DO YOU PAY ATTENTION TO YOUR SURROUNDINGS?
As I sat down to write this weekly tip, I knew that I wanted to cover the topic of "Situational Awareness", however I grappled for days trying to figure out how to take the standard definition and apply that in a meaningful way to preparedness measures. "Situational Awareness" after all, is defined as the perception of environmental elements and events with respect to time and space, the comprehension of their meaning, and the projection of their status after some variable has changed, such as time, or some other variable, such as a predetermined event. Upon much contemplation and intense internet research, I found an article that nailed the definition for me, the author defined "Situational Awareness" as the ability to pay attention to your surroundings and what is happening around you. This type of awareness will help you to identify risks and opportunities sooner than your counterparts.
How often do you take the time to pay attention to your surroundings? I mean really pay attention to your surroundings? As a Seattleite, you likely made a trip to your favorite coffee shop today. When you picked up your coffee this morning, did you pay attention to your surroundings? Can you remember how many people were working behind the counter? How many people were in line with you? Were they male or female? Were there any bags left on any chairs unattended? Was the exit easily accessible? Or were you looking at your cell phone? Or perhaps, you were looking at your cell phone with your favorite song pumping in your ears?
If you didn't pick up coffee this morning or haven't left the house yet, think about the last time you were in a coffee shop or out to dinner last. Could you answer similar types of questions?
If you are able to answer the questions posed above, you have made a conscious effort to be aware. You are also probably more likely to pay attention to the flight attendant when they are demonstrating life safety measures prior to take-off and check for the flotation device below your seat and look for your nearest exit. You are also probably more inclined to review the emergency evacuation sign posted on the interior of your hotel room. You might even assess a place to sit in a restaurant or other local gathering that places your back to the wall or near something something sturdy to duck under in the event of an earthquake. In the book I referenced last week, The Unthinkable, Amanda Ripley shared that she met someone that went beyond familiarizing herself with hotel evacuation routes, she actually followed the route and in one case the stairwell opened to the hotel's kitchen. Not at all what I would expect and I plan to test that one out the next time I travel.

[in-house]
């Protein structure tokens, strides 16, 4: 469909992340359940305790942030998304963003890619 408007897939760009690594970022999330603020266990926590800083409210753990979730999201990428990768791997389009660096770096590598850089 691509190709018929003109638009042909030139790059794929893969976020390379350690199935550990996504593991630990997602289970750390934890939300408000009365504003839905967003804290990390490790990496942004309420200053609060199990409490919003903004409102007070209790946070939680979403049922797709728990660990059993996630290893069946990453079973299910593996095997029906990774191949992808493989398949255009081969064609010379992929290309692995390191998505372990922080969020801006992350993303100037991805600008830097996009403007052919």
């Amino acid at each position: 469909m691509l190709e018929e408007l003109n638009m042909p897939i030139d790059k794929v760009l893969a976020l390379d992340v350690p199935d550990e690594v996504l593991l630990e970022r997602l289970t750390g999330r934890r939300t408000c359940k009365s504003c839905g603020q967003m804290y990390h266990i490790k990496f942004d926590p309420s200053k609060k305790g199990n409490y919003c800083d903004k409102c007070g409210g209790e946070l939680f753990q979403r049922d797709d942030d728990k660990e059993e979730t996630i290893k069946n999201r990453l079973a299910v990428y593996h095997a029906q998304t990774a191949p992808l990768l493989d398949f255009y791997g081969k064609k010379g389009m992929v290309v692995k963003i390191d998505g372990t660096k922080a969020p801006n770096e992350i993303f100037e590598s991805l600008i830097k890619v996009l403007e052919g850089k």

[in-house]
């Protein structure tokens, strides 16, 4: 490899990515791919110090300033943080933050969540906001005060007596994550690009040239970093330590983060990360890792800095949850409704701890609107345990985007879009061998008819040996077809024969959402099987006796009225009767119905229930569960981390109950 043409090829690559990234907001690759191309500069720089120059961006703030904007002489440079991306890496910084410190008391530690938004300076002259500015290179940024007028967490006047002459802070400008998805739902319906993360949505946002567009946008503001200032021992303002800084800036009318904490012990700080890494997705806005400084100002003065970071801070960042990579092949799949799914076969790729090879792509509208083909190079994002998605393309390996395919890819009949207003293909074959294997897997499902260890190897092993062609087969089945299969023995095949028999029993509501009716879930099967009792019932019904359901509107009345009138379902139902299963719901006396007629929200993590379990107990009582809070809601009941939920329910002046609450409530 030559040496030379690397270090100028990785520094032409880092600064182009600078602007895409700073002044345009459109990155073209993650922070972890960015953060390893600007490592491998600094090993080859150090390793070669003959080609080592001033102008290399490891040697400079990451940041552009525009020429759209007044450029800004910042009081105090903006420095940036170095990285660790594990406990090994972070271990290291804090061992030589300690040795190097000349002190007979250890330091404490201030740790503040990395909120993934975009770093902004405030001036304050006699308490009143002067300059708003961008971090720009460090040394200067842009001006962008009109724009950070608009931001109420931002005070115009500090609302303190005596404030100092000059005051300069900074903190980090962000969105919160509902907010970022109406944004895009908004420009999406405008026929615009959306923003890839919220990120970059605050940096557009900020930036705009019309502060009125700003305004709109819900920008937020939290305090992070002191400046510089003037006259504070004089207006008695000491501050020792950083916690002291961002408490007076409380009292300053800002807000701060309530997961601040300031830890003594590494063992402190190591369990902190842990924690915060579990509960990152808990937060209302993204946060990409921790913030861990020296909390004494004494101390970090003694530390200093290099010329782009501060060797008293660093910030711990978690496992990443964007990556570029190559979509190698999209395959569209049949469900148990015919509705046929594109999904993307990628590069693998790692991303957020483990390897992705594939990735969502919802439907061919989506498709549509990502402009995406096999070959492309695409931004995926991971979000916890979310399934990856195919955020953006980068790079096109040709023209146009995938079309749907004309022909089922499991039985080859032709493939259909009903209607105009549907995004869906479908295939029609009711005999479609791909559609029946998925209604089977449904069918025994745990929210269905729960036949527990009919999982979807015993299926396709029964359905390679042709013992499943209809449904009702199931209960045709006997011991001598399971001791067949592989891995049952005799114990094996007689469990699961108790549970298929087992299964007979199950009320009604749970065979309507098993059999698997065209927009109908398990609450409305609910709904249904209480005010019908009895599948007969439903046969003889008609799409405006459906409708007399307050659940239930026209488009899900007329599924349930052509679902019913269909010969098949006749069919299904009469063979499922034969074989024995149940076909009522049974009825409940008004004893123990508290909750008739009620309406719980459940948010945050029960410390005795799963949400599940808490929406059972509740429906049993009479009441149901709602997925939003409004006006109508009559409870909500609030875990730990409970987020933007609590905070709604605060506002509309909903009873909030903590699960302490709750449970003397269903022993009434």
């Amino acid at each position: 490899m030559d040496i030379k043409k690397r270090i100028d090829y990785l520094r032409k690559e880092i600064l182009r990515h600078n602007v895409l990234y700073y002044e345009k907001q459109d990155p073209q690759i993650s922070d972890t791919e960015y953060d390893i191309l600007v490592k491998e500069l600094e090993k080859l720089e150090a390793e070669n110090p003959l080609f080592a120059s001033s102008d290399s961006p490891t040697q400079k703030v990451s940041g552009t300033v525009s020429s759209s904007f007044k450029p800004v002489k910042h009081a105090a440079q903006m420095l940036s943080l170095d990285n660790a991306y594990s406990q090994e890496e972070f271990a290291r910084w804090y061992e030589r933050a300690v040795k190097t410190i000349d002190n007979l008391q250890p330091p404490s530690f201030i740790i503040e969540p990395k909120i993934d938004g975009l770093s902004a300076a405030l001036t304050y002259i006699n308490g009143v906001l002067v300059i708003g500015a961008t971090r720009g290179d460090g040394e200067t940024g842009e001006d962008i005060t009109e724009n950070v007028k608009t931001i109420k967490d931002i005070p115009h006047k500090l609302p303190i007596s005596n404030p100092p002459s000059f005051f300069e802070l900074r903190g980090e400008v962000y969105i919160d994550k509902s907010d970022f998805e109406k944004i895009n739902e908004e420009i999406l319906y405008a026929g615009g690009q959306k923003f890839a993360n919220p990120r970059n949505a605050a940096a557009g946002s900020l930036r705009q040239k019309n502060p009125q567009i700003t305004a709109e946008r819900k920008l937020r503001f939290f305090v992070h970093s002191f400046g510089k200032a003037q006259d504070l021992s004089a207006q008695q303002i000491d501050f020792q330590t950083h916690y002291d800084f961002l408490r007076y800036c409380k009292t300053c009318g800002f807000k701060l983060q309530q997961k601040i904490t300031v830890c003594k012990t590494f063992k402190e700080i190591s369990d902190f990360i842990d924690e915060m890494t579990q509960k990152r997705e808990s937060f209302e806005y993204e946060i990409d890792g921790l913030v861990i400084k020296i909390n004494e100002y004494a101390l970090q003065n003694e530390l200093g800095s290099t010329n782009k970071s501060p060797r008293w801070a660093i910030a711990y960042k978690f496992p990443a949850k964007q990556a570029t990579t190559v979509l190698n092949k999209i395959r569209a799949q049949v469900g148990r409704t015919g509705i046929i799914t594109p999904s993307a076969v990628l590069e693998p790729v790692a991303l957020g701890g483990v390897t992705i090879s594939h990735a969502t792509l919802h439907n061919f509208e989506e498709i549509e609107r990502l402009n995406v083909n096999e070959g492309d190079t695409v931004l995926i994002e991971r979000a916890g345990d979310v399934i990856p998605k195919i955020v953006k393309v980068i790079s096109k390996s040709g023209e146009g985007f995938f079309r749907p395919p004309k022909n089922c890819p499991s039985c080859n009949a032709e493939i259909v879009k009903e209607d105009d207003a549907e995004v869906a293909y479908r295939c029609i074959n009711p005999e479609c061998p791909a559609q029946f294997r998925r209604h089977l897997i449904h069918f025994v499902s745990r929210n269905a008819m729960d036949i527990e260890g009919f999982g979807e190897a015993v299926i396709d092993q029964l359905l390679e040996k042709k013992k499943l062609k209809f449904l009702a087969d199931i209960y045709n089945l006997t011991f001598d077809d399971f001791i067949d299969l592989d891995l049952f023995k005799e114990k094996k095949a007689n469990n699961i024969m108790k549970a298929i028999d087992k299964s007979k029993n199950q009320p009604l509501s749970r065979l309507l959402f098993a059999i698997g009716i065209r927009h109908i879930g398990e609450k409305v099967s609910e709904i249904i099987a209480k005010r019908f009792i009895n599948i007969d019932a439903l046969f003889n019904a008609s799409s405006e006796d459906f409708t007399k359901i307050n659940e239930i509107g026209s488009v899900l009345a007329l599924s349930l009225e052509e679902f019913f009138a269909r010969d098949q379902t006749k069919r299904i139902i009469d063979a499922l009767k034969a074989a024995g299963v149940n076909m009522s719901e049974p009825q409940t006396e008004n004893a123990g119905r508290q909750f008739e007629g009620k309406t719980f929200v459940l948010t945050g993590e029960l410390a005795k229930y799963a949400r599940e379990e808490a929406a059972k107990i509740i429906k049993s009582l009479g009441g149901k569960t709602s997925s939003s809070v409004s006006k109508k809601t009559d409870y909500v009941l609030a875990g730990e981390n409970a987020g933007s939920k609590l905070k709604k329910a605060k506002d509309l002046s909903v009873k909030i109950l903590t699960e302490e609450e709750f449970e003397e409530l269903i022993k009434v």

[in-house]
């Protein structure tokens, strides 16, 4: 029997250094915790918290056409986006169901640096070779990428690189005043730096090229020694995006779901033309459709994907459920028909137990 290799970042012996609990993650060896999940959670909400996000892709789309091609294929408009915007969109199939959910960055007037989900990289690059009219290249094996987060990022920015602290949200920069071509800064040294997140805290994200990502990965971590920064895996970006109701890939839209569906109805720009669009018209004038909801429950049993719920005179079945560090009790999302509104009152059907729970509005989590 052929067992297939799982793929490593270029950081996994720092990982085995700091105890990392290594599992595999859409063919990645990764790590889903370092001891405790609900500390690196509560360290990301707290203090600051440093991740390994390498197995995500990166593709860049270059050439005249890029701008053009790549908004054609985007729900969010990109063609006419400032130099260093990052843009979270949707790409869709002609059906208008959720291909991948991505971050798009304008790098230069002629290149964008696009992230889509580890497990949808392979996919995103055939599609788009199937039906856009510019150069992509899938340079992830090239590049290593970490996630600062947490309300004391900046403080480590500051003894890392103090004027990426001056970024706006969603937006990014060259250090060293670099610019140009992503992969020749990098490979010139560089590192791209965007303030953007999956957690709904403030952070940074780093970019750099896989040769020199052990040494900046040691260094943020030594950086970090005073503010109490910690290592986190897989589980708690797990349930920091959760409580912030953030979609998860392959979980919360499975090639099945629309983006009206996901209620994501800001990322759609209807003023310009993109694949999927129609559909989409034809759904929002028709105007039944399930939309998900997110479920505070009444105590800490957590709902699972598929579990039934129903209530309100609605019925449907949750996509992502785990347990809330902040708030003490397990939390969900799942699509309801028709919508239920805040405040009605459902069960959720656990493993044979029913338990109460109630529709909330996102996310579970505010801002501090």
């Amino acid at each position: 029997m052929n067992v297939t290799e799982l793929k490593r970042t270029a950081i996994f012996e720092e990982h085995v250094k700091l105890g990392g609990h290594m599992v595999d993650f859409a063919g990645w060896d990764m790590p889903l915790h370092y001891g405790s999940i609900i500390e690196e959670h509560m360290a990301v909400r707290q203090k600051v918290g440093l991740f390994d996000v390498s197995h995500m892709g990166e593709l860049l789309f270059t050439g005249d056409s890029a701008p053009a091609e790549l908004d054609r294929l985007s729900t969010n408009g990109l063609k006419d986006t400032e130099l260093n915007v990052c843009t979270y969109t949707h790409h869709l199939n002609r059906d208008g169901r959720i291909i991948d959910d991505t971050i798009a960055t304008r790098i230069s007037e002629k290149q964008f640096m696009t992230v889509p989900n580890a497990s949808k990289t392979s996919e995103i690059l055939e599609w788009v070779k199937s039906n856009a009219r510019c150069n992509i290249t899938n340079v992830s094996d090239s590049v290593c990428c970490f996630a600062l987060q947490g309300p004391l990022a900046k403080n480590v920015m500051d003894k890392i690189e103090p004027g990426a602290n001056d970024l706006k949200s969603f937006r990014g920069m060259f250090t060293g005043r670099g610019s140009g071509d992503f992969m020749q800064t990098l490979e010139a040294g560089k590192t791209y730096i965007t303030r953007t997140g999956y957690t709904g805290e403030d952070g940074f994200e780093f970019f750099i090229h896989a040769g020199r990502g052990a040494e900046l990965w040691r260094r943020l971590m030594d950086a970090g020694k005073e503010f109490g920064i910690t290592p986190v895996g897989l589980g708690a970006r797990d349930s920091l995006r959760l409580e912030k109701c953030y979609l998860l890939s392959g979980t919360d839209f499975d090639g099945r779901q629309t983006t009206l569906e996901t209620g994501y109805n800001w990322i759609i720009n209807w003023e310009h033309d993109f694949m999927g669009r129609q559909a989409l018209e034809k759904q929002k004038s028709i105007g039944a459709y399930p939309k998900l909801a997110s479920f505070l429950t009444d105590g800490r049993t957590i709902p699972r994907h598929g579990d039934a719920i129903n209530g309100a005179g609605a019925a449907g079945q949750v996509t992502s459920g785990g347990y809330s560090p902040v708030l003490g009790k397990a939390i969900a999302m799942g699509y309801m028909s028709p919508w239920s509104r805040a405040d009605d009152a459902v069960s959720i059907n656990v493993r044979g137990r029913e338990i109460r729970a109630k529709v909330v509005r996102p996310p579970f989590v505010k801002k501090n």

In one of the articles, I read earlier this week, it likened situational awareness to the skills exhibited by Jason Bourne. For those of you that are fans of the Bourne movies, you get it. In one cafeteria scene referenced in the article, Bourne is able to indicate the handedness of the waitress, the number of cars in the parking lot and their respective license plates, etc. He is the master of situational awareness.
So, how can we be more like Jason Bourne and develop our situational awareness? One article shared this family friendly fun activity to strengthen your situational awareness. The next time you are out with your family take some time play this game. Develop some questions ahead of time like the ones listed below and ask your family to play along at dinner, at the theater or at your favorite family hangout. Here are some sample questions:
• How many people have brown hair? blonde? red? grey? bald?
• How many people are men? women?
• How many children are present?
• How many people are working?
• Where are the bathrooms?
• Is there another exit, other than the way we came in?
Obviously, the list could go on and on. Have some fun with it! Kids are the best at learning preparedness measures and will likely be better able to remember details than us old folks! Shoot, you might even incentivize the activity with a dessert for the family member that was able to identify the most?
Lastly, we want to share a couple of final tips: (1) Remember if you see a bag left unattended in a public space it is best to report it to the proper authorities and (2) Please keep at least one ear readily available to help your eyes in detecting threatening situations. I cringe when I see people out walking or running alone with both ears plugged with earbuds and likely loud music. (It is doubly painful to this once upon a time audiologist, as they are putting themselves at risk and likely creating permanent hearing loss. Mrs. Holmes, this one is for you!).
DON'T FORGET ABOUT OUR PROMOTIONAL OFFER!!!!
With National Preparedness Month, in September, quickly approaching, we are offering a special promotion for an educational seminar, response plan development, tabletop exercise or drill to organizations that would like HT2 to develop, deliver and/or lead a session. For those of you that are residential recipients of these tips, you are welcome to schedule a home safety consultation. You must book your 1-selected service by the end of September to be eligible for the 10% promotional reduction and your offices or residence must be located in the Greater Seattle Metropolitan area.
If you can't commit at this time consider reaching out later. Should you need further assistance or want additional resources, please contact us. To learn more about preparedness measures or to schedule a presentation, safety walk, tabletop exercise, home consultation or general consultation with HT2, please Click Here!